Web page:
Are antioxidant levels measured immediately postoperatively an indicator of magnitude of injury?

Don M. Morris, Harriet O. Smith, Wei Liu, Mark C. Genesen, Dorothy H. Vander Jagt, Robert H. Glew, Donald E. Fry

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7 Scopus citations

Abstract

Background: Little is known about the changes that occur in antioxidant levels in response to surgical trauma. The antioxidant system may influence recovery and healing after operation. Miller et al described a reliable assay for total antioxidant capacity of serum. We studied changes in antioxidant levels secondary to operation using this assay. Methods: Twenty-seven patients were studied: 14 abdominal and 13 breast cancer operations. Initial blood samples were obtained when starting the preoperative intravenous line, the second in the recovery room, and every 6 hours thereafter. Results: Levels did not correlate with diagnosis, extent of operation, age, body mass index, or complications. Differences between preoperative and postoperative values in the down and up groups were significant at P = 0.002 and P = 0.023, respectively. Differences in initial levels between the down and up groups were significant at P = 0.005. Levels 12 hours after operation were stable. Conclusions: Rapid return to a baseline of approximately 1 μmole/L, regardless of the direction of initial response, supports the concept of a set point for regulation of serum's antioxidant capacity. (C) 2001 by Excerpta Medica, Inc.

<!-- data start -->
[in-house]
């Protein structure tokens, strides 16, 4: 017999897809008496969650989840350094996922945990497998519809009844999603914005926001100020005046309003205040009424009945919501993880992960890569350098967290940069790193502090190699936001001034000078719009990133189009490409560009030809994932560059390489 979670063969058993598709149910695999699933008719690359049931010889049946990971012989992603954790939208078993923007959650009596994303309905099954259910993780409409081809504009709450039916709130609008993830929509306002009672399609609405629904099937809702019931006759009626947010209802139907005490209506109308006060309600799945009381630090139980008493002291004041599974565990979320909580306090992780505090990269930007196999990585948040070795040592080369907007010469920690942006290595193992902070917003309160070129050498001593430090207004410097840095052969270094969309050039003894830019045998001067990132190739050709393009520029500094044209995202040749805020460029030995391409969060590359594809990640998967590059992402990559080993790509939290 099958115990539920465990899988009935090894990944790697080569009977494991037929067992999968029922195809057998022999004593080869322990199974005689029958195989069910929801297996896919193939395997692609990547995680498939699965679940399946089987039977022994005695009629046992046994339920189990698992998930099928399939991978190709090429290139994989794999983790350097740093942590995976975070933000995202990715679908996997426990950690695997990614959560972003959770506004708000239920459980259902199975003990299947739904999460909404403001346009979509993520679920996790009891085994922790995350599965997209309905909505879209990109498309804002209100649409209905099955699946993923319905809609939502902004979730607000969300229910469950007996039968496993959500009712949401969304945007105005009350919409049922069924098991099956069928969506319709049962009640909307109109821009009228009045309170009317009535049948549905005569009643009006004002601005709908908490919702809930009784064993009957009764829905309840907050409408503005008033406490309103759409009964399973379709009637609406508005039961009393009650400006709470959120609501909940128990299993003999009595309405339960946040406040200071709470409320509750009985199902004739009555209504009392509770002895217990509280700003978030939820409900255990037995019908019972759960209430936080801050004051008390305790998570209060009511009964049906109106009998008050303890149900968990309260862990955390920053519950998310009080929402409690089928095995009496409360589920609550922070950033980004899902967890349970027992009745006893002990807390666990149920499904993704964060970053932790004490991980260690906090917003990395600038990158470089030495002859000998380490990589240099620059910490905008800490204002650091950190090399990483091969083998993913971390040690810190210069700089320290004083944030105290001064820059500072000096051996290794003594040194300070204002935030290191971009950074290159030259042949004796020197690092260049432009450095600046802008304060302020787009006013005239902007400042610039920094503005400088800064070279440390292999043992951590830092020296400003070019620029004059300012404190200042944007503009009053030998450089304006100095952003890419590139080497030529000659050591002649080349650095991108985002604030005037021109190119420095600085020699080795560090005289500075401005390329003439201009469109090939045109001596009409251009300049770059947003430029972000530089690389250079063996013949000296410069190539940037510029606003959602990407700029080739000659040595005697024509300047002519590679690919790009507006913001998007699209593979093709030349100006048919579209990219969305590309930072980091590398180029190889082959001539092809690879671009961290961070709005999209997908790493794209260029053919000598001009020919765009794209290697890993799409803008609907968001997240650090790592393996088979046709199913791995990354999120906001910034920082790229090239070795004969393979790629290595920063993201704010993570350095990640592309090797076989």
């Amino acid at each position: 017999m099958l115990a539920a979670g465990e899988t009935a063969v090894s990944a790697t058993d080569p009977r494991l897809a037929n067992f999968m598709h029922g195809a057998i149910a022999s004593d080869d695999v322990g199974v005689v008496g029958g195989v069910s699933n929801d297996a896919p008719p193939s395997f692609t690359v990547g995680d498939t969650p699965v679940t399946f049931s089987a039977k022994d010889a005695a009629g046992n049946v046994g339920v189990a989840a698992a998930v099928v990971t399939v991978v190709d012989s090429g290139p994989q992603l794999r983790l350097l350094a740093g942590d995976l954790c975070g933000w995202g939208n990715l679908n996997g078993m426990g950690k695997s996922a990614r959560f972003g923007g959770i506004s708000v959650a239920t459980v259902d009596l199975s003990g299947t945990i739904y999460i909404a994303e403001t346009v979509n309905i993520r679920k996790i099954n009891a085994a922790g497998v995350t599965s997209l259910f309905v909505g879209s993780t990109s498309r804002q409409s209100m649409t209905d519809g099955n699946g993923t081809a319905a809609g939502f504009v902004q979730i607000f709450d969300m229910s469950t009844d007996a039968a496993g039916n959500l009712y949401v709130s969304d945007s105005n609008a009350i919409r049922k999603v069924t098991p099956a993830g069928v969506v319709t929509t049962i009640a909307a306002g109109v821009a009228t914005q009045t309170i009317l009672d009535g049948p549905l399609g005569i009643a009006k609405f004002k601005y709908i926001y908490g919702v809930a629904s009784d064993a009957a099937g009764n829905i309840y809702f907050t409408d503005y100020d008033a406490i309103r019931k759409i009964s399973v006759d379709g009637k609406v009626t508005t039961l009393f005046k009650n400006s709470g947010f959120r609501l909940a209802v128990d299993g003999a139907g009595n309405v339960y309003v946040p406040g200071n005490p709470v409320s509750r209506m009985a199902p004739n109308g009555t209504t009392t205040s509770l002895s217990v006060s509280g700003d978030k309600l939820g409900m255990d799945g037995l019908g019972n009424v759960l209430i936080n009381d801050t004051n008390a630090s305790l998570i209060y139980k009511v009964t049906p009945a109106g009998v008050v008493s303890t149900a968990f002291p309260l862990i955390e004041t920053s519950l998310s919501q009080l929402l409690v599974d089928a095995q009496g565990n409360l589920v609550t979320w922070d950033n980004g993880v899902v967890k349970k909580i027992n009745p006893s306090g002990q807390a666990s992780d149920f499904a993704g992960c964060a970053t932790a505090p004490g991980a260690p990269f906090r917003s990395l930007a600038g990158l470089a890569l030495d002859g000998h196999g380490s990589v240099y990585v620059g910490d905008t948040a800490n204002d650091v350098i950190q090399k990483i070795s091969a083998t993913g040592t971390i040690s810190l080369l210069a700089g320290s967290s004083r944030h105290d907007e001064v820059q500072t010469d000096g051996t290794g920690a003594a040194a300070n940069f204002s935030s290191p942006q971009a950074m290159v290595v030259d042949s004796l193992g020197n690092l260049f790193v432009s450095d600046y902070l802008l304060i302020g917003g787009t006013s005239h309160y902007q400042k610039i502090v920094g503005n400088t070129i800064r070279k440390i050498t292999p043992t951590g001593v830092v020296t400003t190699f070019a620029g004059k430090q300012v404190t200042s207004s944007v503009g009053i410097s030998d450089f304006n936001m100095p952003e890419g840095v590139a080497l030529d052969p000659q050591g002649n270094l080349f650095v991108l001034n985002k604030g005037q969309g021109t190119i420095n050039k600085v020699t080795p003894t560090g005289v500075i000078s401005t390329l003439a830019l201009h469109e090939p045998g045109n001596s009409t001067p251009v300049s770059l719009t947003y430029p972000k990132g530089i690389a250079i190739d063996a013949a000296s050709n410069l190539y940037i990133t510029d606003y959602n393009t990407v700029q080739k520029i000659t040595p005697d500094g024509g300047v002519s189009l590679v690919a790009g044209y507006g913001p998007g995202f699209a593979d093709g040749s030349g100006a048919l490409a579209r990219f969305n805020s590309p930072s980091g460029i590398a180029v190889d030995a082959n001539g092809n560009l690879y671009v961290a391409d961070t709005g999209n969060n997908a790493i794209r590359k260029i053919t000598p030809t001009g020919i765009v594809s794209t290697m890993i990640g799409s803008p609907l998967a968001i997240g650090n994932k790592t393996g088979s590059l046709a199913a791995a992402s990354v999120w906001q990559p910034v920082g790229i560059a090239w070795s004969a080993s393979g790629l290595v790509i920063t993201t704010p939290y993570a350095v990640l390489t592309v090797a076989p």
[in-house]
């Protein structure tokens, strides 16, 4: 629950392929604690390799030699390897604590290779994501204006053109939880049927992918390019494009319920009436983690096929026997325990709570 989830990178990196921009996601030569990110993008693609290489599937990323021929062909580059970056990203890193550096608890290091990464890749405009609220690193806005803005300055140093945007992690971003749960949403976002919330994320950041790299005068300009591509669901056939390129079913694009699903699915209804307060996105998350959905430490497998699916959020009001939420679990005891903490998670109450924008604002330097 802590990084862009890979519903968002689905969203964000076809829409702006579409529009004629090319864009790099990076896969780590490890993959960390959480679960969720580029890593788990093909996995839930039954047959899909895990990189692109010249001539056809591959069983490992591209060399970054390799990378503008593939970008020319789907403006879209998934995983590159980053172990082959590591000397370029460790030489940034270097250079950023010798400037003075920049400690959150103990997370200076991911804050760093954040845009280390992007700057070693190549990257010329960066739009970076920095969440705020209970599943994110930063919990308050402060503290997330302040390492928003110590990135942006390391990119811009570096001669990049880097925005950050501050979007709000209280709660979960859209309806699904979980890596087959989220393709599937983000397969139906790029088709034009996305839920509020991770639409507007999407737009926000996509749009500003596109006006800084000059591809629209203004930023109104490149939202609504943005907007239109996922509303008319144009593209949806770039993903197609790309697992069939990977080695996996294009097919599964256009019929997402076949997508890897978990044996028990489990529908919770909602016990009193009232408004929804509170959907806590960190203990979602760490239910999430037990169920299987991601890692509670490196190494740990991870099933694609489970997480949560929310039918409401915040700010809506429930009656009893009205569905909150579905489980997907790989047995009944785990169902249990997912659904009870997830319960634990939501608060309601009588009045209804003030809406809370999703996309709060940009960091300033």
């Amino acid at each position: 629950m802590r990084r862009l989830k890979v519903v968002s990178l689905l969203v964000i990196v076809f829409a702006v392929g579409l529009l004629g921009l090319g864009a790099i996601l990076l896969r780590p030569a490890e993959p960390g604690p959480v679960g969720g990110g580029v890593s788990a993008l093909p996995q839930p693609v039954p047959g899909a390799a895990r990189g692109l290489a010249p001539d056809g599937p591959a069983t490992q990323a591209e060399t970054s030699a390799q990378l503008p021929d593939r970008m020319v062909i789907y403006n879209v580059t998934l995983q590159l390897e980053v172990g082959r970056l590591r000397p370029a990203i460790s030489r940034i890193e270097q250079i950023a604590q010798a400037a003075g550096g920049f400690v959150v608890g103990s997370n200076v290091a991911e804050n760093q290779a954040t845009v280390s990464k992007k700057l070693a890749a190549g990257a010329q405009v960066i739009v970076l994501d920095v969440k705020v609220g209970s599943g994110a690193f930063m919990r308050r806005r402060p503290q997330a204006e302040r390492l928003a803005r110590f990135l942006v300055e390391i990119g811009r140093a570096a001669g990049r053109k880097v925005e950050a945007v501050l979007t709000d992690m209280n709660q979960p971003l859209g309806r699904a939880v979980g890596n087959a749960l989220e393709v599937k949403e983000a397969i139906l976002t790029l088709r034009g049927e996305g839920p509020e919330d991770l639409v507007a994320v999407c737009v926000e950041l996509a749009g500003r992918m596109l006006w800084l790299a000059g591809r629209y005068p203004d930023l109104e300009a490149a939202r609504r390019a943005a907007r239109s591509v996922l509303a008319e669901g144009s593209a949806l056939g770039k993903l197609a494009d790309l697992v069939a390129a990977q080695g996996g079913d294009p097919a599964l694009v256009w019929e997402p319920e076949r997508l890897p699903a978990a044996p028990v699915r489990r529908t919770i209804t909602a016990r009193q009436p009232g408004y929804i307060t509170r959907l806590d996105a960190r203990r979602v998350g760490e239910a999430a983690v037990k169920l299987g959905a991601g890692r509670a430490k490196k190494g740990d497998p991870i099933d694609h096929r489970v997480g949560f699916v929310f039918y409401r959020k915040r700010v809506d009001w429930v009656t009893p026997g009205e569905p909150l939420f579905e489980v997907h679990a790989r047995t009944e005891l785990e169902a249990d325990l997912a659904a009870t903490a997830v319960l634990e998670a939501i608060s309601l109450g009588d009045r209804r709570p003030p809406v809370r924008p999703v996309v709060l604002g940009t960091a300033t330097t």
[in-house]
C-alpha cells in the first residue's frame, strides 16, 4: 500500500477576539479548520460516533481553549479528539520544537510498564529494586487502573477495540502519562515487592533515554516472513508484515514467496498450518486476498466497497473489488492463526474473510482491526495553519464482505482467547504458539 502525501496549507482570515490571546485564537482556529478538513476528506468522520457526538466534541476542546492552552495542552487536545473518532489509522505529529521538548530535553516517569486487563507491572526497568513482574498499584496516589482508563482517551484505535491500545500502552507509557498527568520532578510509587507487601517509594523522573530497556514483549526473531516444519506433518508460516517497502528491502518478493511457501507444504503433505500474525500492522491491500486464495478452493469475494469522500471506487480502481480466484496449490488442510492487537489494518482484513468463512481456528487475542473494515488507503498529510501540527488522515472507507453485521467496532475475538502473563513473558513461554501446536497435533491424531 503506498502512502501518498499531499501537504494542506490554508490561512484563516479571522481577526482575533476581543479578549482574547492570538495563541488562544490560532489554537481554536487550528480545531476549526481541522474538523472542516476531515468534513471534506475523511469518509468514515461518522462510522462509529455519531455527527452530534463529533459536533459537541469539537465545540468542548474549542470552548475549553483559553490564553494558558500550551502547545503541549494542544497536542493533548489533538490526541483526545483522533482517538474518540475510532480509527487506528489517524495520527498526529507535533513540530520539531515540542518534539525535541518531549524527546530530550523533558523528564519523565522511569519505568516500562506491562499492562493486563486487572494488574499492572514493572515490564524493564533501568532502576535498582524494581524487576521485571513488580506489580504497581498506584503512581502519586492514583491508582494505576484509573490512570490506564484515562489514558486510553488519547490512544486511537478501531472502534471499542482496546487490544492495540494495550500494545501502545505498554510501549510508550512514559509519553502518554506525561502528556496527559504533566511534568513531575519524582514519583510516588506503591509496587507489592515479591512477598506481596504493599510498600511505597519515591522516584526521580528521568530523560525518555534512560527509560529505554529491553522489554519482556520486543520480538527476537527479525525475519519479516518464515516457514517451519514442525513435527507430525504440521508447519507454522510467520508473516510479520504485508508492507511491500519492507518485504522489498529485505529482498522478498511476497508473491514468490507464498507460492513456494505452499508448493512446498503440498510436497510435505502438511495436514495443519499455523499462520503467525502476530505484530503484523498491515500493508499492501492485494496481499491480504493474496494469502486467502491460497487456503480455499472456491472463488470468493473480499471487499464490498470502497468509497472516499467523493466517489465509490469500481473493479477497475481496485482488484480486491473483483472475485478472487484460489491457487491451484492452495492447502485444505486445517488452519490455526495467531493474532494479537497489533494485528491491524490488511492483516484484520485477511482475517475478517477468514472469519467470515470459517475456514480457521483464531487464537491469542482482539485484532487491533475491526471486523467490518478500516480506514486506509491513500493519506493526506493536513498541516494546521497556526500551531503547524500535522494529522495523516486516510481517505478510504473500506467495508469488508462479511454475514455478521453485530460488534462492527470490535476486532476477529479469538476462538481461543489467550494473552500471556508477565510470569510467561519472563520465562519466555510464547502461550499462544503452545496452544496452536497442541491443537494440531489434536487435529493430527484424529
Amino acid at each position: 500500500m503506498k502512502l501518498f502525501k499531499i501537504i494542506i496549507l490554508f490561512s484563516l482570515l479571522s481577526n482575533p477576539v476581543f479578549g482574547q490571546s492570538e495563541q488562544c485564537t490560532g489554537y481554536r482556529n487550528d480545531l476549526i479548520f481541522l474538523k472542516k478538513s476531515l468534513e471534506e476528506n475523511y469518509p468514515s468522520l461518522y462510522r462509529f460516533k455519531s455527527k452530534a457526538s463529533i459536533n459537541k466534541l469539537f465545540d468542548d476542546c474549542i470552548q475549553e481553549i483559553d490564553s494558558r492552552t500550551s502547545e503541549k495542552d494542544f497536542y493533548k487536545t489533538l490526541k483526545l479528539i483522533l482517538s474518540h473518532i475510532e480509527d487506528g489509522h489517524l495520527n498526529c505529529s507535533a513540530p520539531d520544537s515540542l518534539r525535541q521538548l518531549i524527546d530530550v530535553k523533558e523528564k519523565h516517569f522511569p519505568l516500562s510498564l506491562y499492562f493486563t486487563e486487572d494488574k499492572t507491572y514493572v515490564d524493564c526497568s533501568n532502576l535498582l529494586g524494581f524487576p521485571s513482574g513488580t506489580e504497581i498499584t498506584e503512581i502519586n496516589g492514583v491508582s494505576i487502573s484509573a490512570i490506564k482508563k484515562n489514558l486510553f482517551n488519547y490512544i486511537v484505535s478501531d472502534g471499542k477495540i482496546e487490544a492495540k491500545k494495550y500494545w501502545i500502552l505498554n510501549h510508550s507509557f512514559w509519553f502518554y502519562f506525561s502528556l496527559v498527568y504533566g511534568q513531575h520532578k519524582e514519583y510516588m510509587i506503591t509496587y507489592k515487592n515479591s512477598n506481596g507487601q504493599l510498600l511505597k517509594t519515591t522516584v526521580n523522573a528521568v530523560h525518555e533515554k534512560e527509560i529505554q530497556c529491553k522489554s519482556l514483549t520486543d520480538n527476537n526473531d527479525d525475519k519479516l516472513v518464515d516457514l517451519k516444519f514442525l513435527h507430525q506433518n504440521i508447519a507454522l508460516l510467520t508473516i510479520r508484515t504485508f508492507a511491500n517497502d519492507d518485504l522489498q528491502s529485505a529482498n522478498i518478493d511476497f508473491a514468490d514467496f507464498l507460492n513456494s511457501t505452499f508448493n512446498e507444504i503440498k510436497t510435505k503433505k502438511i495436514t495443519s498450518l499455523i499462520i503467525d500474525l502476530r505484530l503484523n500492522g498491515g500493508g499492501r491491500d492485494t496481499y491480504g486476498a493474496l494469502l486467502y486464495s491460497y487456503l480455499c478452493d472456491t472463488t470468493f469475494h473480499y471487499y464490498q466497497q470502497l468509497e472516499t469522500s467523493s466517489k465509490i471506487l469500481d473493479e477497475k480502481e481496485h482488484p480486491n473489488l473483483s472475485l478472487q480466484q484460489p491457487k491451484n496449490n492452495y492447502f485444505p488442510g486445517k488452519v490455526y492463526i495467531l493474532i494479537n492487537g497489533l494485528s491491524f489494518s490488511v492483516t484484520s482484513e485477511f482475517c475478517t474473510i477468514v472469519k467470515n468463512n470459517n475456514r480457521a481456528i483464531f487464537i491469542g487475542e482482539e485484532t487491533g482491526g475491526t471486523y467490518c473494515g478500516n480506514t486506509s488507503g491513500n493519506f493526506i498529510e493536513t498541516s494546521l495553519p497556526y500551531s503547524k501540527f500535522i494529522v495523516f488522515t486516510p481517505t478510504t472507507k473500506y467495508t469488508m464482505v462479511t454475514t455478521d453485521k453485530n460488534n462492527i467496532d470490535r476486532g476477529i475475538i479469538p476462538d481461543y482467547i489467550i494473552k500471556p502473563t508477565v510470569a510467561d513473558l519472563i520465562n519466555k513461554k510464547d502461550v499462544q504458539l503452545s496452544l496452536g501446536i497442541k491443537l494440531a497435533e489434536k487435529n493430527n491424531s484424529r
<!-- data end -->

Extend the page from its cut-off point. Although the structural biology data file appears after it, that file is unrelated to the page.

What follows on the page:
Original languageEnglish (US)
Pages (from-to)212-216
Number of pages5
JournalAmerican Journal of Surgery
Volume180
Issue number3
DOIs
Publication statusPublished - Nov 27 2000

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ASJC Scopus subject areas

  • Surgery

Cite this

Morris, D. M., Smith, H. O., Liu, W., Genesen, M. C., Vander Jagt, D. H., Glew, R. H., & Fry, D. E. (2000). Are antioxidant levels measured immediately postoperatively an indicator of magnitude of injury? American Journal of Surgery, 180(3), 212-216. https://doi.org/10.1016/S0002-9610(00)00475-X